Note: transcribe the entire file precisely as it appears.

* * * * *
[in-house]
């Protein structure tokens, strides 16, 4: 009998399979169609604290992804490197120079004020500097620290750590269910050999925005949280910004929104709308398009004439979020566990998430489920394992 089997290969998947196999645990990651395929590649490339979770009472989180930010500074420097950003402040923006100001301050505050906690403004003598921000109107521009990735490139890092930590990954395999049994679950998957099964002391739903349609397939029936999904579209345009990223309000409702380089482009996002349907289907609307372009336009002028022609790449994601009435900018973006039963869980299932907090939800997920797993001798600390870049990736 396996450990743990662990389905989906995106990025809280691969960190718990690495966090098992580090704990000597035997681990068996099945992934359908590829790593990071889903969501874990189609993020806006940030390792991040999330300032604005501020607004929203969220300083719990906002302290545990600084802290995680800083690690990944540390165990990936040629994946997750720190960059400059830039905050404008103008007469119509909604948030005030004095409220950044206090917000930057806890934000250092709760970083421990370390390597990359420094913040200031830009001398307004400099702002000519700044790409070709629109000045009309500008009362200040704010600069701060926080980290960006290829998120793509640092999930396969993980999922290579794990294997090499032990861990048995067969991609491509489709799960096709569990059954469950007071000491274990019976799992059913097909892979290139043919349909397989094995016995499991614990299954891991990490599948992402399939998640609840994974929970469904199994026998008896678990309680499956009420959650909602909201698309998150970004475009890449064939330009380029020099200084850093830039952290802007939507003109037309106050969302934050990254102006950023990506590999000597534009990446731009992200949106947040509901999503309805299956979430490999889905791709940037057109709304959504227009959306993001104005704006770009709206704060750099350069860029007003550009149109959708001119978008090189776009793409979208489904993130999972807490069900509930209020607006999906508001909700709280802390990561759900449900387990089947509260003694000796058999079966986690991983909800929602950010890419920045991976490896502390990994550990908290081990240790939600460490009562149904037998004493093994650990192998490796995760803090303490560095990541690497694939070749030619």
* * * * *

[in-house]
């Protein structure tokens, strides 16, 4: 009998399979169609604290992804490197120079004020500097620290750590269910050999925005949280910004929104709308398009004439979020566990998430489920394992 089997290969998947196999645990990651395929590649490339979770009472989180930010500074420097950003402040923006100001301050505050906690403004003598921000109107521009990735490139890092930590990954395999049994679950998957099964002391739903349609397939029936999904579209345009990223309000409702380089482009996002349907289907609307372009336009002028022609790449994601009435900018973006039963869980299932907090939800997920797993001798600390870049990736 396996450990743990662990389905989906995106990025809280691969960190718990690495966090098992580090704990000597035997681990068996099945992934359908590829790593990071889903969501874990189609993020806006940030390792991040999330300032604005501020607004929203969220300083719990906002302290545990600084802290995680800083690690990944540390165990990936040629994946997750720190960059400059830039905050404008103008007469119509909604948030005030004095409220950044206090917000930057806890934000250092709760970083421990370390390597990359420094913040200031830009001398307004400099702002000519700044790409070709629109000045009309500008009362200040704010600069701060926080980290960006290829998120793509640092999930396969993980999922290579794990294997090499032990861990048995067969991609491509489709799960096709569990059954469950007071000491274990019976799992059913097909892979290139043919349909397989094995016995499991614990299954891991990490599948992402399939998640609840994974929970469904199994026998008896678990309680499956009420959650909602909201698309998150970004475009890449064939330009380029020099200084850093830039952290802007939507003109037309106050969302934050990254102006950023990506590999000597534009990446731009992200949106947040509901999503309805299956979430490999889905791709940037057109709304959504227009959306993001104005704006770009709206704060750099350069860029007003550009149109959708001119978008090189776009793409979208489904993130999972807490069900509930209020607006999906508001909700709280802390990561759900449900387990089947509260003694000796058999079966986690991983909800929602950010890419920045991976490896502390990994550990908290081990240790939600460490009562149904037998004493093994650990192998490796995760803090303490560095990541690497694939070749030619």